## Intro

A graph is a data structure that consists of vertices that are connected via edges.

## Using an adjacency matrix

``````# implement a graph using adjacency matrix
class Graph:
def __init__(self, size):
for i in range(size):
self.adj_matrix.append([0 for i in range(size)])
self.size = size

def add_edge(self, v1, v2):
if v1 != v2:

def remove_edge(self, v1, v2):
if self.adj_matrix[v1][v2] != 0:

def print_matrix(self):
for row in self.adj_matrix:
for col in row:
print(f"{col} ", end="")
print()

g = Graph(5)
g.print_matrix()

# Output:
# 0 1 1 0 0
# 1 0 1 0 0
# 1 1 0 1 0
# 0 0 1 0 0
# 0 0 0 0 0
``````

Using adjacency matrix has a drawback to implement graph. Memory is allocated for all the edges whether it is present or not. This can be avoided by using the adjacency list.

## Using an adjacency list

``````# Using linked list based deque to improve vertice removal efficiency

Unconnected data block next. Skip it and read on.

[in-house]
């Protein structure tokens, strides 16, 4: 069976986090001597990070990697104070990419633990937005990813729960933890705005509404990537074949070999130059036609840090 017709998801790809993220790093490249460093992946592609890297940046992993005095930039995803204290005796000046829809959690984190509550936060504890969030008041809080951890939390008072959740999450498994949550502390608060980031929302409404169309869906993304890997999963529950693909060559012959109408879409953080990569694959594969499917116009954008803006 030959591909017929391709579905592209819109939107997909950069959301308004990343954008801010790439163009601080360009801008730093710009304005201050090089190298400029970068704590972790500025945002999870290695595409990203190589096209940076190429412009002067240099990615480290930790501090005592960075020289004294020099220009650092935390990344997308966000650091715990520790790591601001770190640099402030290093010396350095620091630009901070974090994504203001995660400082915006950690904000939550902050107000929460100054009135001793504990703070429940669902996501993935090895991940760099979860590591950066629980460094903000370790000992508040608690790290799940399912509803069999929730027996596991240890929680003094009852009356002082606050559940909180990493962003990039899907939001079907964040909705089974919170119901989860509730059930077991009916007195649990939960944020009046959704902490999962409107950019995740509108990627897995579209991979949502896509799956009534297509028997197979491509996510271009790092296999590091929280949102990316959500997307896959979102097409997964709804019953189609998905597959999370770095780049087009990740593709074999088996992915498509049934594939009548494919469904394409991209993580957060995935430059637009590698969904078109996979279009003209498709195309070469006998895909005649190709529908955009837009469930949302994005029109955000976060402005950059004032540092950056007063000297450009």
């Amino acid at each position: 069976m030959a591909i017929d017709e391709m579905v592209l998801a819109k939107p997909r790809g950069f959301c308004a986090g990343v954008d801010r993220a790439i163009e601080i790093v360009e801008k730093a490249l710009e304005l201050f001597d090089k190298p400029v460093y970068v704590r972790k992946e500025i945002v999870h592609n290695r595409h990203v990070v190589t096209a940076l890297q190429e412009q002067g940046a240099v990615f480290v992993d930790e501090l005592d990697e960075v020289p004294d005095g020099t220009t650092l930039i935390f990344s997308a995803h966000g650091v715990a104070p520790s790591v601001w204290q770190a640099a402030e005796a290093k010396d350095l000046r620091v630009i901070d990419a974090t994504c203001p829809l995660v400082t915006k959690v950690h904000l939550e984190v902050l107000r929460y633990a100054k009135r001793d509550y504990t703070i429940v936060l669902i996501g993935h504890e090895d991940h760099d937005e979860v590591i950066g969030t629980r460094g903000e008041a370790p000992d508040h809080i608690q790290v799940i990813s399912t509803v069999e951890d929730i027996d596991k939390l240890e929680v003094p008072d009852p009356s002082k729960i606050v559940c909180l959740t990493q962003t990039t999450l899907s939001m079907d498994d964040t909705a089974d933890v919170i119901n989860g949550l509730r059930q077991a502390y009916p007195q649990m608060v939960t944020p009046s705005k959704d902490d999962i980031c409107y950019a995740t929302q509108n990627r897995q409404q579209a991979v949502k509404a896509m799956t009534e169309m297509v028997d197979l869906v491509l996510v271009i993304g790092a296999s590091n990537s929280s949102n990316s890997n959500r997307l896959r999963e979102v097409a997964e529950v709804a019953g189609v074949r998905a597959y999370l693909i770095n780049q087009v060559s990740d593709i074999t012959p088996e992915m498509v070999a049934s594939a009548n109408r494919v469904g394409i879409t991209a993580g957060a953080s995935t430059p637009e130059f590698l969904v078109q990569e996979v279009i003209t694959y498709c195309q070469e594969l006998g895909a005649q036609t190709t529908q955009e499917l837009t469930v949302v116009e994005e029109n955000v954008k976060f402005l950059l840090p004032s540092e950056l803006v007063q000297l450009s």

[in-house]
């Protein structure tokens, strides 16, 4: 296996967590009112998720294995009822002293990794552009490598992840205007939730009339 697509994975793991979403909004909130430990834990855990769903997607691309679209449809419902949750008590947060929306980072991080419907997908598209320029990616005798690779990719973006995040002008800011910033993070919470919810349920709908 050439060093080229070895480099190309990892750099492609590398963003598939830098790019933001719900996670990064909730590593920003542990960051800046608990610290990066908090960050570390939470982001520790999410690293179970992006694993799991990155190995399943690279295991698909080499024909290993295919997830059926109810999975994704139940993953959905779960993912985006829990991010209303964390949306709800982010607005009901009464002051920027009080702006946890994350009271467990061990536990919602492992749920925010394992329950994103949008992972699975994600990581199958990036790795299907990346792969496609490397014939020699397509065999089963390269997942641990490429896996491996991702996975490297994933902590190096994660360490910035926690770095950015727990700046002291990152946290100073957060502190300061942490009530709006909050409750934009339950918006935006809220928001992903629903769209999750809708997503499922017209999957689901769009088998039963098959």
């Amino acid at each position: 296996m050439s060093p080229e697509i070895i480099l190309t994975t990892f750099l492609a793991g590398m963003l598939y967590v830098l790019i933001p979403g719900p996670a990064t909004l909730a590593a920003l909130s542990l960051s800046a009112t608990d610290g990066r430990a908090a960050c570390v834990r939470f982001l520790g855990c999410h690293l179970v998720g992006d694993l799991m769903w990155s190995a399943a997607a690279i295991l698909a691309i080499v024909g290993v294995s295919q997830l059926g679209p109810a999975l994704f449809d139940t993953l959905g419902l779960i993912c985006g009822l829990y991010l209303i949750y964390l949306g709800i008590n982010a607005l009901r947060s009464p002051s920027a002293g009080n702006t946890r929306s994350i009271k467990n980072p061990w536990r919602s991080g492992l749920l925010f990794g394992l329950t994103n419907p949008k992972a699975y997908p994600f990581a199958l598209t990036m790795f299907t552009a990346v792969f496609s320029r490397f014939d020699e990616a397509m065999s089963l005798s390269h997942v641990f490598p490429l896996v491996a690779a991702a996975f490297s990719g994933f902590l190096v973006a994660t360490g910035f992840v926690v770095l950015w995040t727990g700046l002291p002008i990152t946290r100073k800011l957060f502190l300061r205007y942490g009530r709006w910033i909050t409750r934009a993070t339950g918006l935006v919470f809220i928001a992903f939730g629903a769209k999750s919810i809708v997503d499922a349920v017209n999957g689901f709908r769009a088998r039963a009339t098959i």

from collections import deque

class Graph:
def __init__(self):

def add_edge(self, v1, v2):
if v1 not in self.adj_list:

if v2 not in self.adj_list[v1]:

if v2 not in self.adj_list:

if v1 not in self.adj_list[v2]:

def remove_edge(self, v1, v2):
if v1 in self.adj_list and v2 in self.adj_list:

def print_graph(self):
for v1 in self.adj_list:
for v2 in self.adj_list[v1]:
print(f"({v1},{v2}) ", end="")
print()

g = Graph()
g.print_graph()
print()
g.remove_edge(0, 1)
g.remove_edge(1, 2)
g.print_graph()

# Output:
# (0,1) (0,2)
# (1,0) (1,2)
# (2,0) (2,1) (2,3)
# (3,2)
#
# (0,2)
#
# (2,0) (2,3)
# (3,2)
``````